How widespread are Web services? To begin with, Web services have been adopted as a standard by Microsoft, Apple, Sun, Linux, IBM, and many others. It’s unusual for this group of competitors to agree on the time of day, so when they agree on something as technical as Web services it immediately becomes an industry standard. They all put their own little “spin” on it – Microsoft calls their implementation .NET while IBM calls it WebSphere – but at heart they’re all based on Web services. Web services have been used in Business to Business (B2B) communications for several years and are quickly becoming the accepted norm. Some of the more prominent adopters include, Google, and Microsoft Passport. The State of New Mexico is using Web services to create a “portal,” a single web site where users can access data and services from multiple government agencies.

Figure 1 King Street Wharf in Sydney, AustraliaWithin the BAS industry, Web services are already being used world-wide to import HVAC after-hours use and utility meter readings into accounting systems and automatically generate tenant bills. (See figure 1) They are also being used to automate commissioning tests, calculate and compare energy use by similar facilities, and to create “virtual thermostats” that give users control over their office environments. Test programs are integrating building automation systems with utility systems, implementing control options based upon real-time utility pricing and implementing energy curtailment during emergencies. Universities and other large complexes are experimenting with using Web services to create interactive web pages, integrating utility consumption, maintenance management, cost accounting, record drawings, and other facility systems into a “facilities portal,” a single user interface that can be used to access all of these systems. (See Figure 2.) Projects under consideration include using weather forecasts to optimize ice storage systems, boiler start-ups, and morning pre-cooling. Universities are exploring the possibility of using their central classroom scheduling computer to automatically schedule HVAC, lighting, and other classroom services.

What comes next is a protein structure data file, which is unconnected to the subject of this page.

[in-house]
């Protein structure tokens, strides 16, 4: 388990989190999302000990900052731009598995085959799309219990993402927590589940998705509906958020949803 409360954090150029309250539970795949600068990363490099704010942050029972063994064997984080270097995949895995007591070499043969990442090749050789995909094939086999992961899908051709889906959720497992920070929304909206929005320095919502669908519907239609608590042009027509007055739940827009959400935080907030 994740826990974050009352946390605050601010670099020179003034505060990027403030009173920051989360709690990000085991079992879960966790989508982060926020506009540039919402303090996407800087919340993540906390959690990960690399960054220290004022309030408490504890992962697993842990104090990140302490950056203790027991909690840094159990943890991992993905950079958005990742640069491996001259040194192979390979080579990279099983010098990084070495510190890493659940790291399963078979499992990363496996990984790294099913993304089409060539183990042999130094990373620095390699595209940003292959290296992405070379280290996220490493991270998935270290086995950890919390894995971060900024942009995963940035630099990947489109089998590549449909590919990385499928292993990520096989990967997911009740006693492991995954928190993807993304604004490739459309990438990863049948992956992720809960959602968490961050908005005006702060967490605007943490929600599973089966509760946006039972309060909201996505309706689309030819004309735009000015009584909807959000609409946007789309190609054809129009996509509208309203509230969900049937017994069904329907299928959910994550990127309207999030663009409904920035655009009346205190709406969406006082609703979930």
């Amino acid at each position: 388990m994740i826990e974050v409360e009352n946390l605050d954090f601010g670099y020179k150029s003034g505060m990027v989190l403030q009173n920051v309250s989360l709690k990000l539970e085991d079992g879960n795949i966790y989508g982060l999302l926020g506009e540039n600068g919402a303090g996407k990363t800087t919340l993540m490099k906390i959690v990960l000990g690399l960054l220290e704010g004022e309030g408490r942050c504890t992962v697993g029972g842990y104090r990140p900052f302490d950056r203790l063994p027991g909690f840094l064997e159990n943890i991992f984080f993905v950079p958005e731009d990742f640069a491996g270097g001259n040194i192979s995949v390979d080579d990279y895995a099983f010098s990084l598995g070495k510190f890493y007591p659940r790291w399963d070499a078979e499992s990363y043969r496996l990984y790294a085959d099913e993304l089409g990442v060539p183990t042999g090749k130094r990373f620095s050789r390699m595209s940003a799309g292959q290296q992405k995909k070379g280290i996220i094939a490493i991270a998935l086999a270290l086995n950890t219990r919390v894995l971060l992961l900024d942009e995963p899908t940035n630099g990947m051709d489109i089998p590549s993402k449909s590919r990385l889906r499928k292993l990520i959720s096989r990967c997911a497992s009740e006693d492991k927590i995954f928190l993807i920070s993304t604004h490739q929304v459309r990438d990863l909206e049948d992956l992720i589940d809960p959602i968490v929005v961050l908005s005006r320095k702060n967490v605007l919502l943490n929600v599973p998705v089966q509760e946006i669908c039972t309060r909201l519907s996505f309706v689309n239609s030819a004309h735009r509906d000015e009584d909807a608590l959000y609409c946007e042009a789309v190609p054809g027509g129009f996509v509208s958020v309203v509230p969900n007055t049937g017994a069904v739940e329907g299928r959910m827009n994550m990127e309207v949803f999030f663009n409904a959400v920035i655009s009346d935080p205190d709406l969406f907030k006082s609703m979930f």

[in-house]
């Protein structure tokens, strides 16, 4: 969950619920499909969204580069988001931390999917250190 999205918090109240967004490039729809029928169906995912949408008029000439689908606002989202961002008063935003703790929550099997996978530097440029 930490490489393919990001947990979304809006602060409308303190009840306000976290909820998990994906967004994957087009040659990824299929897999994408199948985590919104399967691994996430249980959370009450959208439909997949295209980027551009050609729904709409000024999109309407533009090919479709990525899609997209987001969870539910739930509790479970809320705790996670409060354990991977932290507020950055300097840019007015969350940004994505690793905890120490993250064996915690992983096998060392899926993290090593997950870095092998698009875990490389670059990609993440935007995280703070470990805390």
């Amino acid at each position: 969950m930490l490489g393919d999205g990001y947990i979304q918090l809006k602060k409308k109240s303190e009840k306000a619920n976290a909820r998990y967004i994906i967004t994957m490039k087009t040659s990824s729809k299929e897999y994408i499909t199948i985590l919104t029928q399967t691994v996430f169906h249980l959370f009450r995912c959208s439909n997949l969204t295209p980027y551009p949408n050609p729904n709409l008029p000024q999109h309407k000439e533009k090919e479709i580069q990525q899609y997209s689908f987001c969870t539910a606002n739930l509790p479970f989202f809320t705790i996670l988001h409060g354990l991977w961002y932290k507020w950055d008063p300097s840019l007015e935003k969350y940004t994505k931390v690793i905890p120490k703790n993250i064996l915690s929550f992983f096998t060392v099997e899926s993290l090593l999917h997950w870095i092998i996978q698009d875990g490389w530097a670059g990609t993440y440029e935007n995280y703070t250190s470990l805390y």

Figure 2:  Integrating information from multiple systems into a Facility Portal.